Arms Control and Disarmament Agency:
Stronger Actions Needed to Improve Personnel Management
NSIAD-90-259: Published: Sep 12, 1990. Publicly Released: Oct 12, 1990.
Pursuant to a congressional request, GAO reviewed certain U.S. Arms Control and Disarmament Agency (ACDA) personnel policies and practices, focusing on whether ACDA effectively addressed personnel problems the Department of State's Office of Inspector General and the Office of Personnel Management (OPM) identified in 1989.
GAO found that ACDA did not: (1) conduct a comprehensive review of personnel positions, structure, and staffing, as State's Inspector General recommended; (2) reassess or revalidate the numbers and grades of its employees; (3) establish formal training or upward mobility programs for its career employees; or (4) implement its affirmative action plan or upgrade its goals. GAO also found that, although ACDA: (1) made some progress in hiring women, it made no progress in meeting minority hiring goals; and (2) sought OPM assistance regarding its staffing structure, it did not implement OPM recommendations to develop a new structure and career path for its clerical and technical staff.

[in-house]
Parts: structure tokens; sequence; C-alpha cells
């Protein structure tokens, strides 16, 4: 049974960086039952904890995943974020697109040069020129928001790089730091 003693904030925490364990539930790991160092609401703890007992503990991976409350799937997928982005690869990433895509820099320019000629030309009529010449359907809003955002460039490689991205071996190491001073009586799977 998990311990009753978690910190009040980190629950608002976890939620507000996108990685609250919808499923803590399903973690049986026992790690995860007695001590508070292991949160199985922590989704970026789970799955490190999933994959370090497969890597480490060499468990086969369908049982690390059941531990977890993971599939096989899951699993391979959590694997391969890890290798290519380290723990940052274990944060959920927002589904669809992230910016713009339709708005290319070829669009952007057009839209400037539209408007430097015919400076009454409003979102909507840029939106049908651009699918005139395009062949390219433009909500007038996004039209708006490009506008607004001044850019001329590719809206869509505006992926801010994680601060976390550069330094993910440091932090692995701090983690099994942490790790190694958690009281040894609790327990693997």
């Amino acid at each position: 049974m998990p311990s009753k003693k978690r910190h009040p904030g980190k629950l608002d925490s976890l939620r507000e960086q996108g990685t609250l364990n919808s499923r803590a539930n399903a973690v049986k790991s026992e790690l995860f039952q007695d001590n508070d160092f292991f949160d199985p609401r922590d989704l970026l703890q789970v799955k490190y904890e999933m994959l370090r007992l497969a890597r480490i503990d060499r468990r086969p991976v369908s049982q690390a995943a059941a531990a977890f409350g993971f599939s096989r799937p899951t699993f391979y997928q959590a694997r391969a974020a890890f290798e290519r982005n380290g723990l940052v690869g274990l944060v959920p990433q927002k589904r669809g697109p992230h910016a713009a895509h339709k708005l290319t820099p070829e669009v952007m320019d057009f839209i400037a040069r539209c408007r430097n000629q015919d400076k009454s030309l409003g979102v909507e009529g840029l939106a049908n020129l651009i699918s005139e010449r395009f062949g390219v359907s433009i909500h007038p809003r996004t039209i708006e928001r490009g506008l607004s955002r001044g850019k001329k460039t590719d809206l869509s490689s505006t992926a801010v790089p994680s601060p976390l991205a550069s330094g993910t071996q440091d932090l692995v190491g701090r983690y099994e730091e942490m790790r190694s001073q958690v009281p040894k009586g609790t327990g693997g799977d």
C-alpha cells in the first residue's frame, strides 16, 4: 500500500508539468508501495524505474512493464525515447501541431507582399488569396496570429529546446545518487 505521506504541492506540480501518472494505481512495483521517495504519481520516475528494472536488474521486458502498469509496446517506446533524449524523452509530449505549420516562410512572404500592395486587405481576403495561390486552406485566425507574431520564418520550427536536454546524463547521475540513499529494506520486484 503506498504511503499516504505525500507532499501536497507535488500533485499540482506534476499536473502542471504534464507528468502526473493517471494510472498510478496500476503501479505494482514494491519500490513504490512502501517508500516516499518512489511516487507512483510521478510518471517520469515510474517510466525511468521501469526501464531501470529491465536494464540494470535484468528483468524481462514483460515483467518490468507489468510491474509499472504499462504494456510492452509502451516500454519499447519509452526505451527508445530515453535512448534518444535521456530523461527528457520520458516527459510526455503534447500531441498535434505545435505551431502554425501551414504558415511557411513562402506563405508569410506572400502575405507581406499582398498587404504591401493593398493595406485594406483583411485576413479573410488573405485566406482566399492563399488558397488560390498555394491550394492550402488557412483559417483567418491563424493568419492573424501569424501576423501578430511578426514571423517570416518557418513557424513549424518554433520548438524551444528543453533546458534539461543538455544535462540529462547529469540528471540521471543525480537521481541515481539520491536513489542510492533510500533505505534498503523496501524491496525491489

- Review Pending
- Closed - implemented
- Closed - not implemented
Recommendation for Executive Action
Recommendation: The Director, ACDA, should develop a personnel management action to establish a career development program for clerical and technical staff, develop and implement formal training requirements for all ACDA staff, and implement more proactive upward mobility and affirmative action programs. The plan should identify specific completion dates for each personnel area, and periodic reports on progress in achieving action should be provided to appropriate congressional oversight committees and to the Senate Committee on Governmental Affairs and the House Committee on Post Office and Civil Service.
Agency Affected: United States Arms Control and Disarmament Agency
Status: Closed - Implemented
Comments: The agency has taken a number of actions to address personnel concerns, such as a career development plan for clerical and technical staff, development and implementation of a formal training requirement, a more proactive approach to upward mobility, and development of a formal affirmative action program.